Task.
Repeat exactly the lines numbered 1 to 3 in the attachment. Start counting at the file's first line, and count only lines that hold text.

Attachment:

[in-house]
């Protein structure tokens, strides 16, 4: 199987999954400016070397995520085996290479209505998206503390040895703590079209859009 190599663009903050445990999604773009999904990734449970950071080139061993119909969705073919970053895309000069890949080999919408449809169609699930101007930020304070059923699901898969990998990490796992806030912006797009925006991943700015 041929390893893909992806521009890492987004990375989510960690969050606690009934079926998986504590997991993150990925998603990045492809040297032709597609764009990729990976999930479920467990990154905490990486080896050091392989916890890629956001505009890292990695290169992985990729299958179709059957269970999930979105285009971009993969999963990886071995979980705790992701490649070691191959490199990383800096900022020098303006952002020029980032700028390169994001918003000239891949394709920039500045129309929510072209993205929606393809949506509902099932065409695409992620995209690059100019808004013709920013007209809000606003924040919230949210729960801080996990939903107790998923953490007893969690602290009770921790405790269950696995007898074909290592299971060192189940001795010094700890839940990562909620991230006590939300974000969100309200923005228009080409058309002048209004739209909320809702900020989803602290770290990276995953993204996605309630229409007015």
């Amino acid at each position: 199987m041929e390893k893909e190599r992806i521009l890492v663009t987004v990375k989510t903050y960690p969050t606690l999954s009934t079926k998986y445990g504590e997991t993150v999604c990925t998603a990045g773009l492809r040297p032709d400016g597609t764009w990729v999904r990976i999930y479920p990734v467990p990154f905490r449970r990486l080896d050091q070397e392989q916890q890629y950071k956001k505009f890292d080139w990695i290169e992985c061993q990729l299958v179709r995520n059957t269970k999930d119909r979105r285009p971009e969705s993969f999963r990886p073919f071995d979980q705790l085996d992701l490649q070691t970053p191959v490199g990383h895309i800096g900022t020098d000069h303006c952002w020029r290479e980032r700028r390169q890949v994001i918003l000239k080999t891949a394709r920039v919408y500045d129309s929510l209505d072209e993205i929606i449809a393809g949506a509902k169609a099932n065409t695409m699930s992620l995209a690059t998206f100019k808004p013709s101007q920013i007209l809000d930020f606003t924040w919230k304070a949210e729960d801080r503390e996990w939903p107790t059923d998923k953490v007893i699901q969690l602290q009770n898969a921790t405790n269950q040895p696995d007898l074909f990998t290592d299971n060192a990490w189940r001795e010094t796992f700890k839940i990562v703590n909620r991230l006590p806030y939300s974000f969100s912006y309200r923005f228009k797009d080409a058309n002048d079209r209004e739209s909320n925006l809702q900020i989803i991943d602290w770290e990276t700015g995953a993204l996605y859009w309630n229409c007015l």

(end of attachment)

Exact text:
[in-house]
């Protein structure tokens, strides 16, 4: 199987999954400016070397995520085996290479209505998206503390040895703590079209859009 190599663009903050445990999604773009999904990734449970950071080139061993119909969705073919970053895309000069890949080999919408449809169609699930101007930020304070059923699901898969990998990490796992806030912006797009925006991943700015 041929390893893909992806521009890492987004990375989510960690969050606690009934079926998986504590997991993150990925998603990045492809040297032709597609764009990729990976999930479920467990990154905490990486080896050091392989916890890629956001505009890292990695290169992985990729299958179709059957269970999930979105285009971009993969999963990886071995979980705790992701490649070691191959490199990383800096900022020098303006952002020029980032700028390169994001918003000239891949394709920039500045129309929510072209993205929606393809949506509902099932065409695409992620995209690059100019808004013709920013007209809000606003924040919230949210729960801080996990939903107790998923953490007893969690602290009770921790405790269950696995007898074909290592299971060192189940001795010094700890839940990562909620991230006590939300974000969100309200923005228009080409058309002048209004739209909320809702900020989803602290770290990276995953993204996605309630229409007015």
């Amino acid at each position: 199987m041929e390893k893909e190599r992806i521009l890492v663009t987004v990375k989510t903050y960690p969050t606690l999954s009934t079926k998986y445990g504590e997991t993150v999604c990925t998603a990045g773009l492809r040297p032709d400016g597609t764009w990729v999904r990976i999930y479920p990734v467990p990154f905490r449970r990486l080896d050091q070397e392989q916890q890629y950071k956001k505009f890292d080139w990695i290169e992985c061993q990729l299958v179709r995520n059957t269970k999930d119909r979105r285009p971009e969705s993969f999963r990886p073919f071995d979980q705790l085996d992701l490649q070691t970053p191959v490199g990383h895309i800096g900022t020098d000069h303006c952002w020029r290479e980032r700028r390169q890949v994001i918003l000239k080999t891949a394709r920039v919408y500045d129309s929510l209505d072209e993205i929606i449809a393809g949506a509902k169609a099932n065409t695409m699930s992620l995209a690059t998206f100019k808004p013709s101007q920013i007209l809000d930020f606003t924040w919230k304070a949210e729960d801080r503390e996990w939903p107790t059923d998923k953490v007893i699901q969690l602290q009770n898969a921790t405790n269950q040895p696995d007898l074909f990998t290592d299971n060192a990490w189940r001795e010094t796992f700890k839940i990562v703590n909620r991230l006590p806030y939300s974000f969100s912006y309200r923005f228009k797009d080409a058309n002048d079209r209004e739209s909320n925006l809702q900020i989803i991943d602290w770290e990276t700015g995953a993204l996605y859009w309630n229409c007015l």